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We are finally getting a spell of warm weather here on the West Coast. This is helping my terrace garden to flourish and I now have a multitude to choose from; peas, strawberries, garlic, a wide variety of natures best.

Cayman helps prune my balcony garden

The face of innocence

I watch closely for bugs, caterpillars, aphids, slugs anything that could be a potential danger to my green oasis. Only what I wasn’t expecting was a potential threat closer to home, my Little Red Houdini Dog.

Cayman helps prune my balcony garden

This is when I first noticed I need to ‘secure’ the area

So quicker than Cayman with the Zoomies I put up tall fences to try to keep him at bay. And I have to admit I thought myself fairly pro-active regarding my plants safety. I would see Cayman out there looking, trying to figure out an angle. You could almost see him analyzing his options. Trying to figure a way through the obstacle between him and his goal, food. I can speak from experience when I say, there is NOTHING like Cayman when he is focused on anything food related.

Even with all my best efforts in place he still he manages to manoeuvre his little lips and squeeze his tongue through the closely spaced bars. Thus receiving what I imagine to be in Caymans mind a true taste of the good life!

Cayman helps prune my balcony garden Yummy Nasturtiums

So I, not to be out manoeuvred by the Little Red Dog, move the fence a little further out. Wanting to deter just enough from his ability to Clear-cut any shoots of greenery that dares to grow within reach of his double-jointed lips. Feeling safe in my master plan I think to myself, “There I’ve got it covered this time Cayman!”.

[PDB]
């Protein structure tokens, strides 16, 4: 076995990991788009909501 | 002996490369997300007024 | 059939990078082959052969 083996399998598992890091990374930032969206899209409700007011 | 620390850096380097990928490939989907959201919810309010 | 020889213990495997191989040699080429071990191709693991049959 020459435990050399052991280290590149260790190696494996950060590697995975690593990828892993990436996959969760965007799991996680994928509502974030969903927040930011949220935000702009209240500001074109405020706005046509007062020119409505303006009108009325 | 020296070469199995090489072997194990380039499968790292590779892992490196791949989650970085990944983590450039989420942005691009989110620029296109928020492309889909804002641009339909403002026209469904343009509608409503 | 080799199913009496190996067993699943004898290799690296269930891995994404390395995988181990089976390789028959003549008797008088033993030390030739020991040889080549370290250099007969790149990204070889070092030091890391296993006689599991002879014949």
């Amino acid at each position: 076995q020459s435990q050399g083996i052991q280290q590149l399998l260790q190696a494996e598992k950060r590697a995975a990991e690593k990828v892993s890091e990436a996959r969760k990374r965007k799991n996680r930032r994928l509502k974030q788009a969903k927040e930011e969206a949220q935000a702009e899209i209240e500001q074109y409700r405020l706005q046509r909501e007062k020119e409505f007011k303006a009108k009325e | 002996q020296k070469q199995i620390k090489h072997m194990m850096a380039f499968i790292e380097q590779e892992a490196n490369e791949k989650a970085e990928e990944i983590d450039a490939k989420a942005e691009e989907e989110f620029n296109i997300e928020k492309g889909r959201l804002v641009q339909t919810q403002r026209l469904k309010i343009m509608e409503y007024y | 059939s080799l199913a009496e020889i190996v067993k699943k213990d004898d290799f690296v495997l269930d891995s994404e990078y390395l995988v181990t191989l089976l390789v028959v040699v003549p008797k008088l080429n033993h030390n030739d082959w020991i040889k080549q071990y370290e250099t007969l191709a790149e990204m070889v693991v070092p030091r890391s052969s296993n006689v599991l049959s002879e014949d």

So with pruners in hand, and somewhat smug in my cleverness was again busy in my own little world of gardening at the far end of the terrace.

Things are going too smooth, and all is too quiet. Suspiciously, I look around for Cayman, where did he go? He was here a second ago! Then to my dismay I look down to where I see a familiar red blur. As my eyes focus, I see Cayman further down in my wonderful, perfect green leaves of lettuce. There he was happily munching through the fence, using his lips!

Cayman helps prune my terrace garden

Cayman enjoying Salad a la carte

“All right this is it.” I think to myself. Yet again I abandon my pruners, and head down to my small, and getting smaller by the second vegetable garden. “Cayman” I say, “You have to stop little buddy!”

Cayman helps prune terrace garden

I can’t help myself

Cayman was back at my Nasturtiums trying as gently as he could to pick off just a few leaves. It seems he was stock piling them on his side of the fence, perhaps for leaner times to come?

Cayman helps prune terrace garden

When I got to where Cayman was he had this look on his face as if to say, “What Mama? I am helping you to prune!”. And on the ground in front of him lay some of the carnage from the Little Red Dogs day helping me with my garden.

Helpful hints 2 paws 4:

Pets can easily ingest plants that can be harmful to them. Here are a few precautions that can help to minimize the chances of this happening.

  1. Check with your vet, garden centre or go online to see which plants could potentially be poisonous to your pet. Just a few popular commonly used plants that are known to be poisonous are: Autumn Crocus, Daffodils, Iris, and Morning Glory.
  2. Watch for toxins in your fertilizers. Pets can so easily eat leaves, or dirt that has been sprayed.
  3. Try to use pet-friendly pesticides. Remember our pets could lick their paws after walking on a lawn that has been sprayed for weed control.
  4. Be aware of the sun and its effects on your pet. Apply sunblock to exposed skin areas as the suns rays can dry out or even burn these areas. In particular pay attention to the nose as it’s overly susceptible to burning.
  5. Also keep a fresh bowl of water available. Perhaps put in a few ice cubes for entertainment and a cool refreshment!

Planning ahead for your best friend’s safety is the best way to avoid unnecessary health issues later on.

Do you have suggestions or helpful hints? Please leave a comment, we would love to hear from you!